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Paths Out of DixieThe Democratization of Authoritarian Enclaves in America's Deep South, 1944-1972$
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Robert Mickey

Print publication date: 2015

Print ISBN-13: 9780691133386

Published to Princeton Scholarship Online: October 2017

DOI: 10.23943/princeton/9780691133386.001.0001

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“No Task for the Amateur or Hothead”

“No Task for the Amateur or Hothead”

Mississippi and the Battle of Oxford

Chapter:
(p.190) Chapter Six “No Task for the Amateur or Hothead”
Source:
Paths Out of Dixie
Author(s):

Robert Mickey

Publisher:
Princeton University Press
DOI:10.23943/princeton/9780691133386.003.0007

This chapter examines the U.S. Supreme Court's ruling in Brown v. Board of Education, which struck down state-mandated segregation in public education, and its implications for southern authoritarian enclaves. With the Brown shock, Mississippi's rulers faced their first major black insurgency in decades. A standoff between the state's governors and the White Citizens' Council (WCC) forces led to a stalemate over the development of an effective coercive apparatus, with negative consequences for managing the desegregation crisis at the University of Mississippi. The chapter first considers the state of black education prior to Brown before discussing the crisis, triggered by the university's refusal to admit James Meredith—who was black— and Mississippi's resistance to the decision. It shows how a combination of intraelite dissensus and weak party–state capacities help explain the enclave's navigation of the desegregation crisis at the University of Mississippi.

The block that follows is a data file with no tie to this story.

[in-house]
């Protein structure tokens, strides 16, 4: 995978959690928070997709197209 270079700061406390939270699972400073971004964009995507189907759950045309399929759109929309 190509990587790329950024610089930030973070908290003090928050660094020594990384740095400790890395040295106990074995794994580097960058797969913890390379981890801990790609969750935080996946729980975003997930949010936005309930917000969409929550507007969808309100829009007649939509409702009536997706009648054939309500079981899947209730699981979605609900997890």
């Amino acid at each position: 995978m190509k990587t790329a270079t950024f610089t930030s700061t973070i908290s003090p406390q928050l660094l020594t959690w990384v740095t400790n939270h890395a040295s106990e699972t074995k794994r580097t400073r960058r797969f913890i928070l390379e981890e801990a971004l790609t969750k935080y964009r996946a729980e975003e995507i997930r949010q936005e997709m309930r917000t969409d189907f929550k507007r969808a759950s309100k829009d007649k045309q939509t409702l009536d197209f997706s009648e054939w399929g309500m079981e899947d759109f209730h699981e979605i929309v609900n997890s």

Keywords:   desegregation, U.S. Supreme Court, Brown v. Board of Education, authoritarian enclaves, Mississippi, black insurgency, White Citizens' Council, University of Mississippi, black education, James Meredith

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